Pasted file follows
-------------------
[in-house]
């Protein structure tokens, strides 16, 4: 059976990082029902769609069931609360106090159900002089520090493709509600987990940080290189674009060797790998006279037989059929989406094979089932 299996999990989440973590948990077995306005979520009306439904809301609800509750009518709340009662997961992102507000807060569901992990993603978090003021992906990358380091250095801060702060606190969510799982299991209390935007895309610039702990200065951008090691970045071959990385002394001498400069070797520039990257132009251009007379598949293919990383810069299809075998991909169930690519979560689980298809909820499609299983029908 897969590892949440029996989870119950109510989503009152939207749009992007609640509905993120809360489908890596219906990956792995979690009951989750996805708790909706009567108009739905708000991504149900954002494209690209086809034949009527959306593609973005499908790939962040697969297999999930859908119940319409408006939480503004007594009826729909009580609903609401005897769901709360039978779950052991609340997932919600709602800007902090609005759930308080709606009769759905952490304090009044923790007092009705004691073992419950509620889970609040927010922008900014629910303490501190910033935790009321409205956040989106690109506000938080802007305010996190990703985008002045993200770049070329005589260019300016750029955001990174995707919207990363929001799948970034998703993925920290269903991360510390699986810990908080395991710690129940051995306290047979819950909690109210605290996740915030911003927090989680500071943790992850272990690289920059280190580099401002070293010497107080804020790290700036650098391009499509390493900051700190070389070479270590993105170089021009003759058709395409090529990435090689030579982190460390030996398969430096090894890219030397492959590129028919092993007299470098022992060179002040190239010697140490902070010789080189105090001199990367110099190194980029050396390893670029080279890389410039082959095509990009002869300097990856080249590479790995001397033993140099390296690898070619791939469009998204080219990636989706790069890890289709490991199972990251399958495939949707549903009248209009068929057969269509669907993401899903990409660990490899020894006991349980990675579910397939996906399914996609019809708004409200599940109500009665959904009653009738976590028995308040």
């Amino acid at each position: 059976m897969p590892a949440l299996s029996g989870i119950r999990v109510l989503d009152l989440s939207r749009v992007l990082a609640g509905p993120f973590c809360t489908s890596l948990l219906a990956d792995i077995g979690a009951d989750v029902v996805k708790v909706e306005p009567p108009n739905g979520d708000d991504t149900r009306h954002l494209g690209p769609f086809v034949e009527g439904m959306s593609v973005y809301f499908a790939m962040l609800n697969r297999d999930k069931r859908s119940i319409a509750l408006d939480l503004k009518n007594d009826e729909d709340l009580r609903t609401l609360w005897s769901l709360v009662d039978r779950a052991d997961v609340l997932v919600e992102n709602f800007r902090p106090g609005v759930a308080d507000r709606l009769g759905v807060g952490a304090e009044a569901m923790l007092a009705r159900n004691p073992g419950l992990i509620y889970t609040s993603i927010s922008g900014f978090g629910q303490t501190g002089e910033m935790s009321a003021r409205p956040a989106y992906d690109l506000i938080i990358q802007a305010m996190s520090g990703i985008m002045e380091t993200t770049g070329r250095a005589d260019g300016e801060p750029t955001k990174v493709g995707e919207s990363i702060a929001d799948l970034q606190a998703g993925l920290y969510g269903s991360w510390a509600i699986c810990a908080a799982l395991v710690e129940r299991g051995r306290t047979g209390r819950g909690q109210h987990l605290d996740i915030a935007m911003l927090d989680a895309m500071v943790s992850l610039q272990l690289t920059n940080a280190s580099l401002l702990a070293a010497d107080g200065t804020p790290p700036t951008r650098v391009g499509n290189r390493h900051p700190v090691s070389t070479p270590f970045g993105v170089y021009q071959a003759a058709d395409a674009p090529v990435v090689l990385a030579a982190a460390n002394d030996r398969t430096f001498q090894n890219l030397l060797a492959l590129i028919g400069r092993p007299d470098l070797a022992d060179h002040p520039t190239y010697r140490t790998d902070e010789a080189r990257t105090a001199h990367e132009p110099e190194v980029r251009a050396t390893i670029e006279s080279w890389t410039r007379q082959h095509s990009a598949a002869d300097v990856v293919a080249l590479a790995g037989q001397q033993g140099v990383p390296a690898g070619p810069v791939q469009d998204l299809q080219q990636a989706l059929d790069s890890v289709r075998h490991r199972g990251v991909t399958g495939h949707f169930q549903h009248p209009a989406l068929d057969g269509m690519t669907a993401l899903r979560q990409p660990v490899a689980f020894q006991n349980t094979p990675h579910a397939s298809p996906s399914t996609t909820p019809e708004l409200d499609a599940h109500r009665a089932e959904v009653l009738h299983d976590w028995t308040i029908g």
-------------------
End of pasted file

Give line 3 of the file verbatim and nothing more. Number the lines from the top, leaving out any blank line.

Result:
């Amino acid at each position: 059976m897969p590892a949440l299996s029996g989870i119950r999990v109510l989503d009152l989440s939207r749009v992007l990082a609640g509905p993120f973590c809360t489908s890596l948990l219906a990956d792995i077995g979690a009951d989750v029902v996805k708790v909706e306005p009567p108009n739905g979520d708000d991504t149900r009306h954002l494209g690209p769609f086809v034949e009527g439904m959306s593609v973005y809301f499908a790939m962040l609800n697969r297999d999930k069931r859908s119940i319409a509750l408006d939480l503004k009518n007594d009826e729909d709340l009580r609903t609401l609360w005897s769901l709360v009662d039978r779950a052991d997961v609340l997932v919600e992102n709602f800007r902090p106090g609005v759930a308080d507000r709606l009769g759905v807060g952490a304090e009044a569901m923790l007092a009705r159900n004691p073992g419950l992990i509620y889970t609040s993603i927010s922008g900014f978090g629910q303490t501190g002089e910033m935790s009321a003021r409205p956040a989106y992906d690109l506000i938080i990358q802007a305010m996190s520090g990703i985008m002045e380091t993200t770049g070329r250095a005589d260019g300016e801060p750029t955001k990174v493709g995707e919207s990363i702060a929001d799948l970034q606190a998703g993925l920290y969510g269903s991360w510390a509600i699986c810990a908080a799982l395991v710690e129940r299991g051995r306290t047979g209390r819950g909690q109210h987990l605290d996740i915030a935007m911003l927090d989680a895309m500071v943790s992850l610039q272990l690289t920059n940080a280190s580099l401002l702990a070293a010497d107080g200065t804020p790290p700036t951008r650098v391009g499509n290189r390493h900051p700190v090691s070389t070479p270590f970045g993105v170089y021009q071959a003759a058709d395409a674009p090529v990435v090689l990385a030579a982190a460390n002394d030996r398969t430096f001498q090894n890219l030397l060797a492959l590129i028919g400069r092993p007299d470098l070797a022992d060179h002040p520039t190239y010697r140490t790998d902070e010789a080189r990257t105090a001199h990367e132009p110099e190194v980029r251009a050396t390893i670029e006279s080279w890389t410039r007379q082959h095509s990009a598949a002869d300097v990856v293919a080249l590479a790995g037989q001397q033993g140099v990383p390296a690898g070619p810069v791939q469009d998204l299809q080219q990636a989706l059929d790069s890890v289709r075998h490991r199972g990251v991909t399958g495939h949707f169930q549903h009248p209009a989406l068929d057969g269509m690519t669907a993401l899903r979560q990409p660990v490899a689980f020894q006991n349980t094979p990675h579910a397939s298809p996906s399914t996609t909820p019809e708004l409200d499609a599940h109500r009665a089932e959904v009653l009738h299983d976590w028995t308040i029908g």